For six innings, it didn’t appear as though the Mets had much of a chance to win. Ricky Nolasco handled the Mets easily and was cruising with a 6-1 lead. Then in the 7th, he ran out of gas, put the game in the incapable left hand of Renyel Pinto, who allowed the Mets to scratch out two runs to make it a three-run ballgame. Pinto completely shat the bed, and left the game with the bases loaded and David Wright at the plate; the stage was set for a momentus, dramatic at-bat by the new Mets leader.
Jose Veras came in and threw his first pitch over the head of catcher John Baker. Fernando Tatis came sprinting for home, but Baker got to the ball quickly, made a perfect throw to Veras, who tagged out Tatis to end the inning.
The Marlins did give the Mets three more runs in the eighth to tie the game, but the momentum was gone. In the 10th, Ronny Paulino singled in Wes Helms to spoil Hisanori Takahashi’s debut and give the Mets their first loss of the year.
Though the game went into extra innings, and the Mets “came back” from a five-run deficit, do not be fooled — the Marlins did everything in their power to give away this game, and somehow managed not to lose. The SNY post-game spin was that the Mets “hung in there” and “kept fighting” but the truth is, the Mets merely kept from falling asleep. It was an ugly game for a baseball fan to watch.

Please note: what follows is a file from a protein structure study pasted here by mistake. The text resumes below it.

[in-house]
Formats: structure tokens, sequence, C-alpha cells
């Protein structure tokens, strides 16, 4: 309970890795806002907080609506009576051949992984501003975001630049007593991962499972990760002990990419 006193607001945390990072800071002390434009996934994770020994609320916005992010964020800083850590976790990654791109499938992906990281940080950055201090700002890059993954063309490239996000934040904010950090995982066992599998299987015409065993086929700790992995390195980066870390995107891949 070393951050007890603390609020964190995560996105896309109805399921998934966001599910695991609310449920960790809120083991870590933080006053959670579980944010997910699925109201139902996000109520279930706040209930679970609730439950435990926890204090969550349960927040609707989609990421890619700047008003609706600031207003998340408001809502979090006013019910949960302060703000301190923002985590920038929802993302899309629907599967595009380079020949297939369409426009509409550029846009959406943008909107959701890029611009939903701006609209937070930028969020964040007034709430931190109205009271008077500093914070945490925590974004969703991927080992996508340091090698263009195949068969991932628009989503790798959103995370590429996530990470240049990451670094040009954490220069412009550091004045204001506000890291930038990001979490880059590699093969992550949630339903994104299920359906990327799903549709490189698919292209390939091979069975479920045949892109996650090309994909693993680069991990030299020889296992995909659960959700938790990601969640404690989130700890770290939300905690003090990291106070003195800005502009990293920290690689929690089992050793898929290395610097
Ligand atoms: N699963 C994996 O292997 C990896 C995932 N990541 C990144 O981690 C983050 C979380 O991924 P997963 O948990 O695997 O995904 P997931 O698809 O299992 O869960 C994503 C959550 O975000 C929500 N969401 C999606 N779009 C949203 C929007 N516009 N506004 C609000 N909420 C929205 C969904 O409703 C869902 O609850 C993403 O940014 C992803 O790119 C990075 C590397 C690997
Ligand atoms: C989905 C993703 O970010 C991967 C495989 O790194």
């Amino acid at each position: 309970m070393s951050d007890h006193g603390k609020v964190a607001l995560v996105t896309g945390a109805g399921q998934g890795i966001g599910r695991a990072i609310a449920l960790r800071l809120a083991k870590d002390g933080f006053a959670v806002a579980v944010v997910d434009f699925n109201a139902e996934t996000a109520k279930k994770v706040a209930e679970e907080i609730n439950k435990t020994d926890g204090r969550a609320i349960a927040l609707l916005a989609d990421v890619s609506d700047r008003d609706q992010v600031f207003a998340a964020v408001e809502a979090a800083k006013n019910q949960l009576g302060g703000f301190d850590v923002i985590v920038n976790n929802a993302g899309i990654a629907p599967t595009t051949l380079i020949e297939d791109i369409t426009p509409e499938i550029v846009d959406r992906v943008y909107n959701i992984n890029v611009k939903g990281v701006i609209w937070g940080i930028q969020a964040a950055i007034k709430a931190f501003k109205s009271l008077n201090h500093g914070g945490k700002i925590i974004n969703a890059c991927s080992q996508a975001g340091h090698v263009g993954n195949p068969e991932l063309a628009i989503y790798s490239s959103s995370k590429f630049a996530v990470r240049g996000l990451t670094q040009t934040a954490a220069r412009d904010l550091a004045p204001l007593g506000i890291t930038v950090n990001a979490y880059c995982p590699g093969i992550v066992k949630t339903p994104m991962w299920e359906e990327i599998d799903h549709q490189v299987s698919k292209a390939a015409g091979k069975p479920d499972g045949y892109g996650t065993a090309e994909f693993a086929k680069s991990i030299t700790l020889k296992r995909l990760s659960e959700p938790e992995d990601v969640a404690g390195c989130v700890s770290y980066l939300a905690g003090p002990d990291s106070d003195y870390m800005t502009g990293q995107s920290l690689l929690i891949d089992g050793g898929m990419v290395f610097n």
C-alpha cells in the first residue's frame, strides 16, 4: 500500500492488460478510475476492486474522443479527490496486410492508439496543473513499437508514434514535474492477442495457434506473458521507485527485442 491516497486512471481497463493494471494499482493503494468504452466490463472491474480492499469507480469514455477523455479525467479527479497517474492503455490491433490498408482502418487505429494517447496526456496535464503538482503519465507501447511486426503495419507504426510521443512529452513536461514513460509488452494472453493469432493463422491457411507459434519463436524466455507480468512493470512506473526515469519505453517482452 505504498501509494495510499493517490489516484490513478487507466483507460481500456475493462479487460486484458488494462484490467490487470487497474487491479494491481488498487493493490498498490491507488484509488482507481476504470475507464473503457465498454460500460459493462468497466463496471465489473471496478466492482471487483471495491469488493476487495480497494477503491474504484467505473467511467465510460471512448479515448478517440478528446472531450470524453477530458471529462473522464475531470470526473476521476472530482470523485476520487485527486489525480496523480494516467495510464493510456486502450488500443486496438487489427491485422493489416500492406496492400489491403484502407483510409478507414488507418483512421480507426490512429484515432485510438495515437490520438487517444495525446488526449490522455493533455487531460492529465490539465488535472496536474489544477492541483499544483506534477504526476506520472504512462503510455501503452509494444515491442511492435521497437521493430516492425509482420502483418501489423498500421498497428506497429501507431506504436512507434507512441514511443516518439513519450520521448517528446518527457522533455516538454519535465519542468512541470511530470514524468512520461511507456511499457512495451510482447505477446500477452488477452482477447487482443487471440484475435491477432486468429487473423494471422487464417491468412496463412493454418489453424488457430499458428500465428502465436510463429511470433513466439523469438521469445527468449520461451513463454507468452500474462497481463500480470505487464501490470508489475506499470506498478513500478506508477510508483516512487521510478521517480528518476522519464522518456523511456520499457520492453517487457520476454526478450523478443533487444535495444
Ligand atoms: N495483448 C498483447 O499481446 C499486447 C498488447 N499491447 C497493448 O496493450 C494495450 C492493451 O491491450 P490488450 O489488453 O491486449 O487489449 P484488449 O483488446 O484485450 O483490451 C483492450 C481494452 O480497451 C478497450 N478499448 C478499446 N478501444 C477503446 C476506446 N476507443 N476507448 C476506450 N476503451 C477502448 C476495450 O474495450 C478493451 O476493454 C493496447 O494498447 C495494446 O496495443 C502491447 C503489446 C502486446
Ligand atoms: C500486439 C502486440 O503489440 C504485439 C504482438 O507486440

Fernando Tatis – He made a terrible mistake in attempting to score on that wild pitch. However, it wasn’t necessarily a terrible decision; rather, the execution was bad. Tatis did not get a very good “secondary lead” off 3B, and thus was only a few feet off the bag when the ball deflected off Baker’s glove. Tatis reacted immediately, but had too much ground to cover. It was a bang-bang play, but would’ve been an easy score had he been a few feet further down the line from the get-go. Though, had Tatis scored, the Fish might’ve walked Wright to face Mike “Automatic Out” Jacobs, and who knows how that might’ve turned out.
John Maine – was John Maine: zero command, up in the zone all night, inefficient. He did get 3 Ks in 5 IP, but also allowed 2 gopher balls and threw 92 pitches in those five frames. From the beginning, he was behind 2-0 on nearly every batter, and you can’t be successful at any level of baseball with that kind of pattern. Additionally, his lack of velocity was mildly concerning.